A US investigation has revealed Turkey’s involvement in the establishment and financing of al-Qaeda and ISIS cells in Syria in recent years.
The probe, which was shown on the site for more than 30 minutes, hosted former Turkish police chief Ahmet Yayla who resigned in protest against President Erdogan’s administration funding tens of thousands of ISIS fighters, smuggling them into Syria, as well as buying oil from terrorist organizations. Worth hundreds of millions of dollars.
The investigation also showed numerous documents and audio recordings, which support his disclosure.
Turkish President Recep Tayyip Erdogan was “aspiring in 2010 to establish a major Islamic state,” said Yayla.
“Erdogan thought that his support for militant groups would eventually lead to his control of Syria,” said Yayla.
The website aired an audio recording in Turkish of a meeting where then-Foreign Minister Ahmet Davutoglu was involved. “This meeting was held before the 20014 parliamentary elections,” Yayla said.
At the meeting, HakanFidan, the director of Turkish intelligence said “We sent about 2,000 trucks to Syria”
This is not the first time that the involvement of Erdogan and Turkish intelligence in the transfer or arming of extremists has been exposed, photos, video footage, and a report revealing that intelligence officials are helping to transport weapons and gunmen to Syria are there.
A similar report published by the Swedish Nordic Monitor website in May revealed the Turkish government’s support and tolerance of foreign militants.
According to the report, which was based on Turkish intelligence data, Ankara released the vast majority of foreign hard-line fighters it captured between 2014 and 2016, who had come to the country as a transit station for combat operations in Syria and Iraq.
According to data from the intelligence branch of the Turkish police, only 37 percent of foreign fighters have been arrested
From 1 January 2014 to 30 June 2016.
During the same period, police in Turkey’s rural and border areas arrested 311 Turkish extremists, of whom only 39 percent remained in prison, and the rest were released.
Most of those released are from extremist organizations such as ISIS and al-Qaeda, who are freed after speedy trials.
According to Turkish intelligence documents, the detainees were divided into terrorists, collaborators, and sympathizers who are aiding and abetting terrorism, without providing any information on what is the criteria used to distinguish between them and to judge the danger they represent.
Turkish project in Syria :
Secret documents revealed in January that Turkish intelligence had secretly transferred “militant” fighters to the Turkish-Syrian border, to influence the war in the neighboring country.
The documents pointed out that the “secret operation”, which took place about four years ago, was exposed when the Turkish local police units were called to search for two buses, used to transport armed militants fighters from one point on the Syrian border to another.
A leaked document signed in 2014 by Turkey’s deputy intelligence chief, Ismail Hakki Musa, who is now Turkey’s ambassador to France, revealed that the transfer of fighters was a “state secret.”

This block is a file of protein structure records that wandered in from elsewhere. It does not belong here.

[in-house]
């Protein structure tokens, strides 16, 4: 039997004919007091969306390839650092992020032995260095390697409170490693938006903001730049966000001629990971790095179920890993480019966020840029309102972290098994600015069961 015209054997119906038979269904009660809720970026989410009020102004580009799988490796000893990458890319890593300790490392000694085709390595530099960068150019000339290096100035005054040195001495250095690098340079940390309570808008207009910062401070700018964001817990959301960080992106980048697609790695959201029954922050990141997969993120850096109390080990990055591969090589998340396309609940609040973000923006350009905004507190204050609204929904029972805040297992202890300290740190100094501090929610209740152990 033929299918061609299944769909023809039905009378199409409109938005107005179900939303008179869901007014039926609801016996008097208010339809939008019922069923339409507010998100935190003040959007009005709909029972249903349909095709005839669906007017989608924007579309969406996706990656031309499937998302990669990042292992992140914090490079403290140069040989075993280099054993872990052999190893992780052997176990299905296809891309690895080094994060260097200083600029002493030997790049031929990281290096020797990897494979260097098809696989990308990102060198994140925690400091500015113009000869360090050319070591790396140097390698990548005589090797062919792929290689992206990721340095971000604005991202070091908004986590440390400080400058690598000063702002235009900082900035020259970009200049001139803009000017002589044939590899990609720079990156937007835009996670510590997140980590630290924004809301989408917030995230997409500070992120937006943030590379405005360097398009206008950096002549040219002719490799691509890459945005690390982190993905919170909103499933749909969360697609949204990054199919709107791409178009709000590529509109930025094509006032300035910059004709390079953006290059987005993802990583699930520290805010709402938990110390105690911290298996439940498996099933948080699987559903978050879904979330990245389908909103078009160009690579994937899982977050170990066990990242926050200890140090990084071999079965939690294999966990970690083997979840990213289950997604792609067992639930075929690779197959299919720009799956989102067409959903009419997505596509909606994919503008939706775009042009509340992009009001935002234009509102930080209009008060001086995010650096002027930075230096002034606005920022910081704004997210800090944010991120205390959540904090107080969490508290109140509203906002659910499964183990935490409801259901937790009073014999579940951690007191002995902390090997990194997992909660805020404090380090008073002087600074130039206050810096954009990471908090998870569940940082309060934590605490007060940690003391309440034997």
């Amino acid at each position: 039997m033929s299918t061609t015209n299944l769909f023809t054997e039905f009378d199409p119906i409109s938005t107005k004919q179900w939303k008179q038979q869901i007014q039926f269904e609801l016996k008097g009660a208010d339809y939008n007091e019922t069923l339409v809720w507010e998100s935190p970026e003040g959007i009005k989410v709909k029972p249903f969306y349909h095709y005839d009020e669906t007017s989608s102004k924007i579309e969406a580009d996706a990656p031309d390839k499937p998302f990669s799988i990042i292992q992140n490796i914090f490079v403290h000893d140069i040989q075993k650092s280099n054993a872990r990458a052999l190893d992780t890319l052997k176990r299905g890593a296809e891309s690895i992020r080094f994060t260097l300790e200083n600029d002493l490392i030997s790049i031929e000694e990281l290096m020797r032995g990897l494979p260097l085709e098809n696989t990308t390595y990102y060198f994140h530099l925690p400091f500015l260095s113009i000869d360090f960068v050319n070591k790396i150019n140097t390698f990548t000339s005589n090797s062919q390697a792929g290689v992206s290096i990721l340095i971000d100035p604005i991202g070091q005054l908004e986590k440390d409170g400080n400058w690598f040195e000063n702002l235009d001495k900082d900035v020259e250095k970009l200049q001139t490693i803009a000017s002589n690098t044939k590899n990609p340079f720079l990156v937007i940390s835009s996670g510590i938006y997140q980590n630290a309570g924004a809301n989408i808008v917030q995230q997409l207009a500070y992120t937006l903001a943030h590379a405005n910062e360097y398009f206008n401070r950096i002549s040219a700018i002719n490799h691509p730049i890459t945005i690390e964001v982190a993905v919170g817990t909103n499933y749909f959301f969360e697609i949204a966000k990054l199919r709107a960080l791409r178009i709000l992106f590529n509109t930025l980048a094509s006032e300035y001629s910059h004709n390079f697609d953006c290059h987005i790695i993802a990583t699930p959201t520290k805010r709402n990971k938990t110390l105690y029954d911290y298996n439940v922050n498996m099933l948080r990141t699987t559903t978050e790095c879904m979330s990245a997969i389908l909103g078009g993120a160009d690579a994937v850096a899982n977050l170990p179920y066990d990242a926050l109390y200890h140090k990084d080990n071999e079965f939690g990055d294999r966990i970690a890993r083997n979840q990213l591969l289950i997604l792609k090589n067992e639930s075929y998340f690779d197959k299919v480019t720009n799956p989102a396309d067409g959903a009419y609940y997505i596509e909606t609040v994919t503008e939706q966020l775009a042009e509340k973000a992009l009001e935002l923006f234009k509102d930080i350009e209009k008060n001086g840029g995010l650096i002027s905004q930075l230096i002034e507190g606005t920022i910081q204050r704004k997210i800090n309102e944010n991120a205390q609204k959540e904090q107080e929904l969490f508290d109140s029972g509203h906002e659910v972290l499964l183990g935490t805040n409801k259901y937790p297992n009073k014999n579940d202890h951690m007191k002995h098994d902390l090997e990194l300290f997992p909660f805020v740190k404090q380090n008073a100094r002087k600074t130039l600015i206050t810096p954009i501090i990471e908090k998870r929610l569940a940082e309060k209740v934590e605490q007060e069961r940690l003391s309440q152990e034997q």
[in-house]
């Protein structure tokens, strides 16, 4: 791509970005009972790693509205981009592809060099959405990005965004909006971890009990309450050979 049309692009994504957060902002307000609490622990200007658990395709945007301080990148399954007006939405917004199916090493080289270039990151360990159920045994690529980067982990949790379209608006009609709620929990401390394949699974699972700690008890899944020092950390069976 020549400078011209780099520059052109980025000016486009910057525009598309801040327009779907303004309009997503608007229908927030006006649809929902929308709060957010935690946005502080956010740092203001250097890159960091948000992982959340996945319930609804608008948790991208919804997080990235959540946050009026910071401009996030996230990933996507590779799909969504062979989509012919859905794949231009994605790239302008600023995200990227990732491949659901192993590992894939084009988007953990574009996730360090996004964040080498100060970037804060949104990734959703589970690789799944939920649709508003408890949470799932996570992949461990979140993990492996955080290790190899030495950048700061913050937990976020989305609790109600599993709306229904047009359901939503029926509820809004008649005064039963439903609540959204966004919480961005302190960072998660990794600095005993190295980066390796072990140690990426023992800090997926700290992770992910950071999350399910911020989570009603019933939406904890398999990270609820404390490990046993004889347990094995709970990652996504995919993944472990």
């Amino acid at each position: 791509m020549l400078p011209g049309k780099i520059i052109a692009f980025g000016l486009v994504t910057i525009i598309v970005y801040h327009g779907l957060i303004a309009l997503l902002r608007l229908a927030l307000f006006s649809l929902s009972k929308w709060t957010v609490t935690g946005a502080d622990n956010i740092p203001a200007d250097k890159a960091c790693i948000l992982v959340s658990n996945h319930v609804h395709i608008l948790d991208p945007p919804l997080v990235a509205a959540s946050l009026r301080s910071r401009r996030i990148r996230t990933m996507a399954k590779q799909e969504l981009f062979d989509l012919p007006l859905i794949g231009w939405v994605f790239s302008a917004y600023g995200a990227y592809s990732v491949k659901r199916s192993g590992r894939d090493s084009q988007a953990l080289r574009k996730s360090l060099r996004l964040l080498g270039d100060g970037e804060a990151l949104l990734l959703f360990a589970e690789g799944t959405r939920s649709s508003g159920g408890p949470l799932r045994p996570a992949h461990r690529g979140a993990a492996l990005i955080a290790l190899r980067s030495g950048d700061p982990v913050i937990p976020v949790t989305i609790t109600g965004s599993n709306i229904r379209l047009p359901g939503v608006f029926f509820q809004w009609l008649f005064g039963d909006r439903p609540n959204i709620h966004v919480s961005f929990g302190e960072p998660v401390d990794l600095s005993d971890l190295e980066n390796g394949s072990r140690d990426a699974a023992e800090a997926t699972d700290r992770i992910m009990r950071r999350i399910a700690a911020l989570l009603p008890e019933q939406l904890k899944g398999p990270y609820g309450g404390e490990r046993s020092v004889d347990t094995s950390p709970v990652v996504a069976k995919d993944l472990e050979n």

The document explained that the fighters were transported across the border on the night of January 9, 2014, inside buses contracted with the Turkish intelligence MIT.
The buses arrived at the border gate in the Turkish town of Akcakli and then passed through the border gate without any inspection or inspection.
Buses of fighters, weapons, and ammunition were unloaded around 5 am, and the buses returned to Turkey.
The following day, Turkish local police received a report that two buses, parked in a rest area on a highway, were involved in drug trafficking.
The bus security personnel were searched, but found no drugs and found 40 boxes of ammunition for heavy machine guns.
The drivers, ShaheenGovinmez and Essat Lutfi, were arrested along with the owner of the bus company, Mihrak Sari.
During their interrogation, the detainees admitted that the buses were hired by MIT, noting that they had carried out similar missions before.
According to the detainees’ confessions, Turkish intelligence transferred approximately 72 “militants” to the Syrian border to help extremist groups there.
After prosecutor Mustapha Sirli led the investigation and ordered a field inspection of the places where the fighters were detained, he was exempted from the case for unknown reasons.
ComaliTolo, the new prosecutor in the case, quickly dropped the case and closed the case against the intelligence service on November 28, 2014.
“ISIS Financial Committee”
Yayla said that Turkey was the only source of trade for militant groups in Syria and that ISIS had received all their supplies from Turkey (clothing, medicine, weapons, and food).
In March, a recent investigation revealed that ISIS had transferred large financial assets to Turkey and that the military defeat of the terrorist organization in Syria and Iraq was an opportunity for terrorists to adopt an economic strategy adopted by al-Qaeda in the past.
In an investigation conducted by the magazine “Atlantic” American, a senior Iraqi official revealed that the bulk of the financial assets of “ISIS” has been transferred to Turkey, despite the sanctions imposed by the US Treasury and extended to financial services companies in Syria and Iraq.